There’s little doubt that the prospect of spending a day out and about with friends shouting about Adani, fossil fuels and the Morrison government is infinitely more thrilling than enduring a morning of double maths followed by an afternoon of double science.
After all, it’s much more exciting to be an eco-warrior than it is to sit through hours of algebra, or come to terms with acid-base equilibrium systems and their applications.
Alas, there is much more to today’s School Strike for Climate than this. The reason why Australian children are out in force is because they have been terrified into it. These young Australians, convinced that many of them will barely make it into adulthood before the advent of a climate Armageddon in 2031, might as well be wearing “The End of the World is Nigh” sandwich boards traditionally favoured by evangelical doomsayers.
Australian children are taking to the streets en masse to demand climate change action quite simply because they believe what they are being told. From their first day at school until their last, they are taught an environmental determinist view of human civilisation. The message repeated ad nauseam throughout much of the national curriculum’s content by way of “sustainability”, one of the three ubiquitous cross-curriculum priorities, is that “humans and their natural environment are closely interrelated”.
The implication of this particular message, drummed into children from the word go, is that environmental factors such as climate presuppose the success or failure of civilisations.
They are essentially being taught that it is our civilisation, Western civilisation, that is failing both the Earth and humankind.
In this simplistic, neopaganistic narrative, capitalism and coal are evil and should be rejected because they are driving us towards a catastrophic, end-of-days scenario of unimaginable proportions that can be averted only by embracing socialism and renewables.
However, few students are taught about the costs that come with climate action. More worrying, it seems this is being deliberately omitted from their education. According to analysis by Copenhagen Consensus Centre director Bjorn Lomborg, solar and wind provide less than 1 per cent of the world’s energy, and already require subsidies of $129 billion annually.
Institute of Public Affairs research recently found that abiding by the Paris Agreement will cost Australia $52bn.
It’s unlikely students will be told about Lomborg’s conclusion that the agreement could not only cost up to $2 trillion but that it will also have no discernible impact on the environment.
And although media reports describe the youth climate protests as “global”, they have taken place almost exclusively in wealthy countries that have overcome more pressing issues of alleviating energy poverty. A truly global poll shows that climate change is a low priority, and well behind health, education and jobs.
Many of the children out in force today believe they may not live to see their 30s, and that only they can create an ecologically and sociologically just world through activism. “Yes, learning is important,” said a particularly enthusiastic teenager during a previous strike last November, “but activism showcases a lot of important characteristics for young people and students. It showcases our initiative, our determination and our passion.”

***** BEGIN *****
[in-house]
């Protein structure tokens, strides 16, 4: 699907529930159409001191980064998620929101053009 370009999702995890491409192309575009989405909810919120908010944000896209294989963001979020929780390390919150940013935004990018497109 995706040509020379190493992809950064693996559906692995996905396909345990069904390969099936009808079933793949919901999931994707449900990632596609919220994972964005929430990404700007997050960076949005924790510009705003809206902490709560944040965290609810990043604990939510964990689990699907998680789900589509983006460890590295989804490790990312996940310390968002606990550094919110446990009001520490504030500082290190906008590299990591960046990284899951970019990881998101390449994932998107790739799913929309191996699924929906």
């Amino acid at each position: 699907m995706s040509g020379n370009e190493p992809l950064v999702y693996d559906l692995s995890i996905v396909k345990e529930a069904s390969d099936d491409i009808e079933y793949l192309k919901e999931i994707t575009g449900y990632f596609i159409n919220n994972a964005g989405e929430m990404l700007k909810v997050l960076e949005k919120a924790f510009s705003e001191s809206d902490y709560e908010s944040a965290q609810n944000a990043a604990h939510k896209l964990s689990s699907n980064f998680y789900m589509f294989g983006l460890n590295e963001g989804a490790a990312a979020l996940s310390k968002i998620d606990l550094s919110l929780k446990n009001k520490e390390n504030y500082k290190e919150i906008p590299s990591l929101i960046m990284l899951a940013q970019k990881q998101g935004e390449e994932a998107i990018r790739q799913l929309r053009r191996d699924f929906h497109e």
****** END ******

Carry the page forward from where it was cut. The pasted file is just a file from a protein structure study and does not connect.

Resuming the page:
Indeed, the numbers of children participating in today’s rally is testament to the initiative, determination and passion of the adults who are encouraging them to strike.
It’s hardly a secret that many who choose to go into teaching, as well as academics who inhabit university humanities departments, see their roles not as instructors but rather as agents of change who use schools and universities as vehicles from which to push their political agenda.
More than 800 teachers and academics have signed a letter of solidarity as part of the School Strike for Climate movement, which, although purportedly being run by schoolchildren, has received extensive support from the Australian Youth Climate Coalition. They have put their names to a statement that “applaud(s) (the children) for their concern for our planet and their conviction to stand up for change to demand urgent action on climate change”.
Each and every one of these schoolteachers directly contravenes the Department of Education’s policy on political activities, which states in no uncertain terms that teachers “must not solicit students to become agents of any organisation or individual by distributing notices, pamphlets or literature of any description that contains material of a controversial nature, whether originating from a union, professional association, parent-teacher group or any other source”.
The letter’s signatories are potentially breaking the law by encouraging mass truancy. As NSW Education Minister Rob Stokes says: “The law on this is very clear: on school days, students are required to attend school.”
The law, however, appears to be of little concern to the teachers who are encouraging the strike because they are actors in — and proponents of — a progressive education system that promotes politicking over learning, and feelings over facts.
The great tragedy of all this is that children are being prematurely propelled into an adult world of activism, rights and social justice, but without the facts, the knowledge or the maturity to cope with it.
On the one hand they are being told that as future leaders only they can save the world. But on the other hand, the very people who should be equipping the children in their care with the fundamental skills and knowledge which will make them effective leaders, are failing in their duty to do so.
Bella d’Abrera is the director of the Foundations of Western Civilisation program at the Institute of Public Affairs.